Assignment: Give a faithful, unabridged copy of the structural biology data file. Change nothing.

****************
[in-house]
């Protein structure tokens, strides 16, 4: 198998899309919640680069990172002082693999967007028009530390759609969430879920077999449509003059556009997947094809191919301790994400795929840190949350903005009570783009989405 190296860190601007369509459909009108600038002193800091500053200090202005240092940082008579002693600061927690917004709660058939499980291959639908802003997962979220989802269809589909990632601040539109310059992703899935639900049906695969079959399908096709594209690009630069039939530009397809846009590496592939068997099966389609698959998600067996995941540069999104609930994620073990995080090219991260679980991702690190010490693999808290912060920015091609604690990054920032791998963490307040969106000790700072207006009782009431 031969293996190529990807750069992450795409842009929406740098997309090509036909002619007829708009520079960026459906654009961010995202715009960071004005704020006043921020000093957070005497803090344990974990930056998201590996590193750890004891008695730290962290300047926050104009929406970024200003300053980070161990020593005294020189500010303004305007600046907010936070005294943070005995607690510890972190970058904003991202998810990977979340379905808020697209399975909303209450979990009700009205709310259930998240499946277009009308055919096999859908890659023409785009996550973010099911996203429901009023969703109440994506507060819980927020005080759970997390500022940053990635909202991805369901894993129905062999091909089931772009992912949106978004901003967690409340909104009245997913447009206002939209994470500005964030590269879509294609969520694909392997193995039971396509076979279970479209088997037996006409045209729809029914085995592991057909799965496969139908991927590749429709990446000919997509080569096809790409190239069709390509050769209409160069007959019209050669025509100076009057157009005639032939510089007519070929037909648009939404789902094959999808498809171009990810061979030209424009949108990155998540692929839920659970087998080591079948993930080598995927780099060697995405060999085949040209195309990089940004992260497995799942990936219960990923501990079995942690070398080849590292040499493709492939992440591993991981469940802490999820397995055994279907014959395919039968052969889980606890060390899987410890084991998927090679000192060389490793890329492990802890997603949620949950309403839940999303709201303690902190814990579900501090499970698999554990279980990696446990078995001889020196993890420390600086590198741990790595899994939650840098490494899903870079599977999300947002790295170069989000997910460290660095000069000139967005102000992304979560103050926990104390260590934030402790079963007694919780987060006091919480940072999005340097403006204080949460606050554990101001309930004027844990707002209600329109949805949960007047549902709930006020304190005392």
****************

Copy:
[in-house]
């Protein structure tokens, strides 16, 4: 198998899309919640680069990172002082693999967007028009530390759609969430879920077999449509003059556009997947094809191919301790994400795929840190949350903005009570783009989405 190296860190601007369509459909009108600038002193800091500053200090202005240092940082008579002693600061927690917004709660058939499980291959639908802003997962979220989802269809589909990632601040539109310059992703899935639900049906695969079959399908096709594209690009630069039939530009397809846009590496592939068997099966389609698959998600067996995941540069999104609930994620073990995080090219991260679980991702690190010490693999808290912060920015091609604690990054920032791998963490307040969106000790700072207006009782009431 031969293996190529990807750069992450795409842009929406740098997309090509036909002619007829708009520079960026459906654009961010995202715009960071004005704020006043921020000093957070005497803090344990974990930056998201590996590193750890004891008695730290962290300047926050104009929406970024200003300053980070161990020593005294020189500010303004305007600046907010936070005294943070005995607690510890972190970058904003991202998810990977979340379905808020697209399975909303209450979990009700009205709310259930998240499946277009009308055919096999859908890659023409785009996550973010099911996203429901009023969703109440994506507060819980927020005080759970997390500022940053990635909202991805369901894993129905062999091909089931772009992912949106978004901003967690409340909104009245997913447009206002939209994470500005964030590269879509294609969520694909392997193995039971396509076979279970479209088997037996006409045209729809029914085995592991057909799965496969139908991927590749429709990446000919997509080569096809790409190239069709390509050769209409160069007959019209050669025509100076009057157009005639032939510089007519070929037909648009939404789902094959999808498809171009990810061979030209424009949108990155998540692929839920659970087998080591079948993930080598995927780099060697995405060999085949040209195309990089940004992260497995799942990936219960990923501990079995942690070398080849590292040499493709492939992440591993991981469940802490999820397995055994279907014959395919039968052969889980606890060390899987410890084991998927090679000192060389490793890329492990802890997603949620949950309403839940999303709201303690902190814990579900501090499970698999554990279980990696446990078995001889020196993890420390600086590198741990790595899994939650840098490494899903870079599977999300947002790295170069989000997910460290660095000069000139967005102000992304979560103050926990104390260590934030402790079963007694919780987060006091919480940072999005340097403006204080949460606050554990101001309930004027844990707002209600329109949805949960007047549902709930006020304190005392």